With the arrival of the KAPD member Max Hoelz, who had already emerged as a violent and radical 'leader in the 1919/1920 workers' unrest in the Vogtland region, the strike movement escalated into a violent insurrection. Hoelz spoke at various strike assemblies and called on the workers to violently resist the police. The first violent attacks on police officers in Eisleben occurred during 22 March. Hoelz began to equip striking workers and unemployed miners with weapons and organise them into raiding parties, which subjected the area around Mansfeld, Eisleben and Hettstedt to arson, looting, bank robbery and explosives attacks. Trains were derailed and railway lines blown up. The KPD district leadership in Halle increasingly lost control of the armed workers due to the instigation of violence by Hoelz.[1]

The uprising movement also threatened to spread to the Free State of Saxony, where unsuccessful bombings against justice buildings in Dresden, Leipzig and Freiberg had occurred. Bloody clashes between workers and police also occurred in Hamburg, where the Senate had to impose a state of emergency on the city. Against this background, on March 24 Reich President Friedrich Ebert declared a non-military state of emergency for Hamburg and the province of Saxony, on the basis of Article 48 of the Imperial Constitution. On the same day, the KPD proclaimed a general strike throughout the empire, which, however, failed to materialise. Solidarity strikes only occurred in Lusatia, parts of the Ruhr area and Thuringia. In Hamburg, unemployed people occupying some shipyards had violent clashes with the police. In the Central German industrial area, after the presidential decree became known the fighting intensified, also spilling over to Halle, Merseburg, Wittenberg, Delitzsch and Bitterfeld. However, the government troops managed to gain the upper hand and at the end of March the uprisings were finally suppressed.[1]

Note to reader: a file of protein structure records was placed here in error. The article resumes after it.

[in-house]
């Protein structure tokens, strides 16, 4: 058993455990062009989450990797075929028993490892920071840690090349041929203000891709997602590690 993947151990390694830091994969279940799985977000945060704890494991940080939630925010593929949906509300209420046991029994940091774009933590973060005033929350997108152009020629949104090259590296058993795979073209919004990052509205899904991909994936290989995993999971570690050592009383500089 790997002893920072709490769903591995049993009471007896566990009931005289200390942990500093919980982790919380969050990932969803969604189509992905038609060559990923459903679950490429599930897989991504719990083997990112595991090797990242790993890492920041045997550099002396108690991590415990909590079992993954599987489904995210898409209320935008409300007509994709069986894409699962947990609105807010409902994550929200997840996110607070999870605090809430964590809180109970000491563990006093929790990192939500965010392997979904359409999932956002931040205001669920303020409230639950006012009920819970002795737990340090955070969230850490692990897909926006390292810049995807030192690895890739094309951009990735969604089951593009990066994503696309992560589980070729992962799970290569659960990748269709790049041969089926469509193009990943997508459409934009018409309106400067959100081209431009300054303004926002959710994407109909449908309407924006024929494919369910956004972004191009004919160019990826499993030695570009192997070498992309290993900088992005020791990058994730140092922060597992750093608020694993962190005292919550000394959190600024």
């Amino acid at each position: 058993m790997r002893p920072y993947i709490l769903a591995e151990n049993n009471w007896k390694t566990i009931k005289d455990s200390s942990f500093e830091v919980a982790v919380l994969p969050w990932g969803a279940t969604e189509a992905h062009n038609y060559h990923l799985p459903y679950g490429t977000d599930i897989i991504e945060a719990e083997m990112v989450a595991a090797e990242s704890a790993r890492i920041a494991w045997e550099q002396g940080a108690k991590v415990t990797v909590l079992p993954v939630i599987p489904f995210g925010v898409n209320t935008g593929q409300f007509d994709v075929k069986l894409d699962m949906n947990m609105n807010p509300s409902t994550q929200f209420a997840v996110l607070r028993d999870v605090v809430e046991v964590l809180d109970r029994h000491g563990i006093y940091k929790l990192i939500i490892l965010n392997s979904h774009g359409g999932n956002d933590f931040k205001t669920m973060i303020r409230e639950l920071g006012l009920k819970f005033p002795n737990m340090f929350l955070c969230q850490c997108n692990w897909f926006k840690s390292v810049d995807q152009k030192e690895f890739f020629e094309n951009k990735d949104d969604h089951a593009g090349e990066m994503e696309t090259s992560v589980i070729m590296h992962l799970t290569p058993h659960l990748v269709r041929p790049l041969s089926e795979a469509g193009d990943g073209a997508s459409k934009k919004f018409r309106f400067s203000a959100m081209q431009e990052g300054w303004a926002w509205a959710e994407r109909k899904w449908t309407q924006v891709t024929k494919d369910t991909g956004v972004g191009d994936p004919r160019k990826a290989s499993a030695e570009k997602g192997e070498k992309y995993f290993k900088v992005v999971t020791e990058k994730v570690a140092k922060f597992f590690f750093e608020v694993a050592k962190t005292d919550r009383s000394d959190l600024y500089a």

The Leuna works was a particularly strong bastion of influence of KAPD, where half of the 20,000 strong workforce belonged to their associated workplace organisation, the General Workers' Union of Germany (AAUD).[2] During the revolt they fought with rifles and automatic weapons. They also built their own tank, which they deployed against the police.[3] The authorities only retook the plant with the use of artillery.[2]

The broader strike movement broke down on April 1, 1921, when the last group of strikers led by Max Hoelz near Beesenstedt was broken up. The KPD withdrew its call for a general strike on the same day. Over a hundred people lost their lives in the fighting, and more than 3,000 insurgents were arrested.[1]


In the aftermath of the insurrection, the Communists blamed the workers rather than themselves for the failure of the uprising. Die Rote Fahne wrote, “Shame on the workers who do not know where their interests lie and keep away from the revolution [...] It is the fault of the working masses who have not given the answer they should have given...”[4]


See also[edit]


  1. ^ a b c d e f g h "Die Märzkämpfe in Mitteldeutschland 1921" (in German). Deutsches Historisches Museum. Retrieved 28 March 2014.
  2. ^ a b Roth, Gary (2015). Marxism in a Lost Century: A Biography of Paul Mattick. Brill. ISBN 9789004227798. Retrieved 27 August 2018.
  3. ^ David Priestland. The Red Flag: A History of Communism. (2009) p. 129
  4. ^ "Two Italians against Béla Kun - Hungarian Review". Retrieved 2020-03-07.